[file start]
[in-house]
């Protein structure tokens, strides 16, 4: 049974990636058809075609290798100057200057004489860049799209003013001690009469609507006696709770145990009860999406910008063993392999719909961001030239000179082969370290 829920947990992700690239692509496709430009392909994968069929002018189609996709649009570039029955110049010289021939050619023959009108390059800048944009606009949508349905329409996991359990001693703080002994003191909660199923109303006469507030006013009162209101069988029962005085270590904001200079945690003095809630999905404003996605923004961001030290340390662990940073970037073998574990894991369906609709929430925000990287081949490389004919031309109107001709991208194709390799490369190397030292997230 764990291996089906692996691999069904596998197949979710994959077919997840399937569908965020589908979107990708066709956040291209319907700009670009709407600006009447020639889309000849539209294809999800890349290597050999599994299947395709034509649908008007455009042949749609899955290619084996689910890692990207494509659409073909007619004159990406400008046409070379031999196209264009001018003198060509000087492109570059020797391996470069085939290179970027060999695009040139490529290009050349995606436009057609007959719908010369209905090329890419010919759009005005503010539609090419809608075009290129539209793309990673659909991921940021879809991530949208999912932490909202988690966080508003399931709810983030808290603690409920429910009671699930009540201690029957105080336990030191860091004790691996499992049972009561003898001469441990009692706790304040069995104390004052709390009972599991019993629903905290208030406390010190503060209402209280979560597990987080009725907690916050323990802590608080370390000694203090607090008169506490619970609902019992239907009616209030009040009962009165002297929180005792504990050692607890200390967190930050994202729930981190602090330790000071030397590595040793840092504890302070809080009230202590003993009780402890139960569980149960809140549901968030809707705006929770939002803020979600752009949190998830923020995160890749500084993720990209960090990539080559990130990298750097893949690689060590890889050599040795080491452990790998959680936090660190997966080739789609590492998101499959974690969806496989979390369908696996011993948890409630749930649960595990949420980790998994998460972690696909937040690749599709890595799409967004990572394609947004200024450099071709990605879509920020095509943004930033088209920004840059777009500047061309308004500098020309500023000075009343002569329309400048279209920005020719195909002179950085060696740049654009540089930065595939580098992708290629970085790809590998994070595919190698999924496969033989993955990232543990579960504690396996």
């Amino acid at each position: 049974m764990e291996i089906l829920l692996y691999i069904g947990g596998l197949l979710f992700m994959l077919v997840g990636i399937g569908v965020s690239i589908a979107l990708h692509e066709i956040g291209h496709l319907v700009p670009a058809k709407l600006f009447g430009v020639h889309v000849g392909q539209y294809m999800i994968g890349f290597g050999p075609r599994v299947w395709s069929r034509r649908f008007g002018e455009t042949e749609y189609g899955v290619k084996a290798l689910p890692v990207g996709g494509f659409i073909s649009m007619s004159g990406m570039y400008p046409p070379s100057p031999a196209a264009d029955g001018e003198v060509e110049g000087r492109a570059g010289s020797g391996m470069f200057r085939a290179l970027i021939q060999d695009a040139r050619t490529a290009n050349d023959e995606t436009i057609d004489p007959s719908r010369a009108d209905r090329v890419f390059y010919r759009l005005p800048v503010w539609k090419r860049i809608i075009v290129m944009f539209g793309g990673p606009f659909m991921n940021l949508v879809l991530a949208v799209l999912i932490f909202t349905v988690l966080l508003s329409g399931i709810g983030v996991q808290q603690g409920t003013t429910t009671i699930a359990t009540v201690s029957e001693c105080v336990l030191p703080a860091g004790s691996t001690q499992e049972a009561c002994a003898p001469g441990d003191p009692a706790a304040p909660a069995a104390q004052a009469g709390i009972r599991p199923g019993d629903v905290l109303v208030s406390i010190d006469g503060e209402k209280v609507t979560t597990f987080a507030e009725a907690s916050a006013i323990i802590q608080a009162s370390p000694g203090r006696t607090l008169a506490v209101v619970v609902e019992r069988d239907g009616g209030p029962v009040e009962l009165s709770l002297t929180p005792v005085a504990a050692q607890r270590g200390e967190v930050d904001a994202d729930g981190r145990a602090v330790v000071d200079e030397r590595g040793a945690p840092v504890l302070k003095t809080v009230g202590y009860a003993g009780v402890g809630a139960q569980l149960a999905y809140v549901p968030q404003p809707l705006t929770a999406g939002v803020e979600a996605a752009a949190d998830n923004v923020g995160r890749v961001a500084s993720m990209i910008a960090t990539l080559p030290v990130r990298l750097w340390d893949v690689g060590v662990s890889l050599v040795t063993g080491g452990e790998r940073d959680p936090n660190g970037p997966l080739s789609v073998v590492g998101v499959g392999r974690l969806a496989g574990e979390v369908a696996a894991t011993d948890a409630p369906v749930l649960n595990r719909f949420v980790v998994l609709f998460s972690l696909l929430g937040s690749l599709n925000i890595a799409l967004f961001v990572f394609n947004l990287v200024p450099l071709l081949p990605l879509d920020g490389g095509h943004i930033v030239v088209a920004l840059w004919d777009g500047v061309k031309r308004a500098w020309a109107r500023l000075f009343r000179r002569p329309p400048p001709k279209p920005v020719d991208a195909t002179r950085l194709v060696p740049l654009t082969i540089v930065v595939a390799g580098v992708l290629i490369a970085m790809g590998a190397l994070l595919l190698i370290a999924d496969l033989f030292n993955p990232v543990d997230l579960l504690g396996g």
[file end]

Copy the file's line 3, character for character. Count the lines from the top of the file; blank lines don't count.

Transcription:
């Amino acid at each position: 049974m764990e291996i089906l829920l692996y691999i069904g947990g596998l197949l979710f992700m994959l077919v997840g990636i399937g569908v965020s690239i589908a979107l990708h692509e066709i956040g291209h496709l319907v700009p670009a058809k709407l600006f009447g430009v020639h889309v000849g392909q539209y294809m999800i994968g890349f290597g050999p075609r599994v299947w395709s069929r034509r649908f008007g002018e455009t042949e749609y189609g899955v290619k084996a290798l689910p890692v990207g996709g494509f659409i073909s649009m007619s004159g990406m570039y400008p046409p070379s100057p031999a196209a264009d029955g001018e003198v060509e110049g000087r492109a570059g010289s020797g391996m470069f200057r085939a290179l970027i021939q060999d695009a040139r050619t490529a290009n050349d023959e995606t436009i057609d004489p007959s719908r010369a009108d209905r090329v890419f390059y010919r759009l005005p800048v503010w539609k090419r860049i809608i075009v290129m944009f539209g793309g990673p606009f659909m991921n940021l949508v879809l991530a949208v799209l999912i932490f909202t349905v988690l966080l508003s329409g399931i709810g983030v996991q808290q603690g409920t003013t429910t009671i699930a359990t009540v201690s029957e001693c105080v336990l030191p703080a860091g004790s691996t001690q499992e049972a009561c002994a003898p001469g441990d003191p009692a706790a304040p909660a069995a104390q004052a009469g709390i009972r599991p199923g019993d629903v905290l109303v208030s406390i010190d006469g503060e209402k209280v609507t979560t597990f987080a507030e009725a907690s916050a006013i323990i802590q608080a009162s370390p000694g203090r006696t607090l008169a506490v209101v619970v609902e019992r069988d239907g009616g209030p029962v009040e009962l009165s709770l002297t929180p005792v005085a504990a050692q607890r270590g200390e967190v930050d904001a994202d729930g981190r145990a602090v330790v000071d200079e030397r590595g040793a945690p840092v504890l302070k003095t809080v009230g202590y009860a003993g009780v402890g809630a139960q569980l149960a999905y809140v549901p968030q404003p809707l705006t929770a999406g939002v803020e979600a996605a752009a949190d998830n923004v923020g995160r890749v961001a500084s993720m990209i910008a960090t990539l080559p030290v990130r990298l750097w340390d893949v690689g060590v662990s890889l050599v040795t063993g080491g452990e790998r940073d959680p936090n660190g970037p997966l080739s789609v073998v590492g998101v499959g392999r974690l969806a496989g574990e979390v369908a696996a894991t011993d948890a409630p369906v749930l649960n595990r719909f949420v980790v998994l609709f998460s972690l696909l929430g937040s690749l599709n925000i890595a799409l967004f961001v990572f394609n947004l990287v200024p450099l071709l081949p990605l879509d920020g490389g095509h943004i930033v030239v088209a920004l840059w004919d777009g500047v061309k031309r308004a500098w020309a109107r500023l000075f009343r000179r002569p329309p400048p001709k279209p920005v020719d991208a195909t002179r950085l194709v060696p740049l654009t082969i540089v930065v595939a390799g580098v992708l290629i490369a970085m790809g590998a190397l994070l595919l190698i370290a999924d496969l033989f030292n993955p990232v543990d997230l579960l504690g396996g």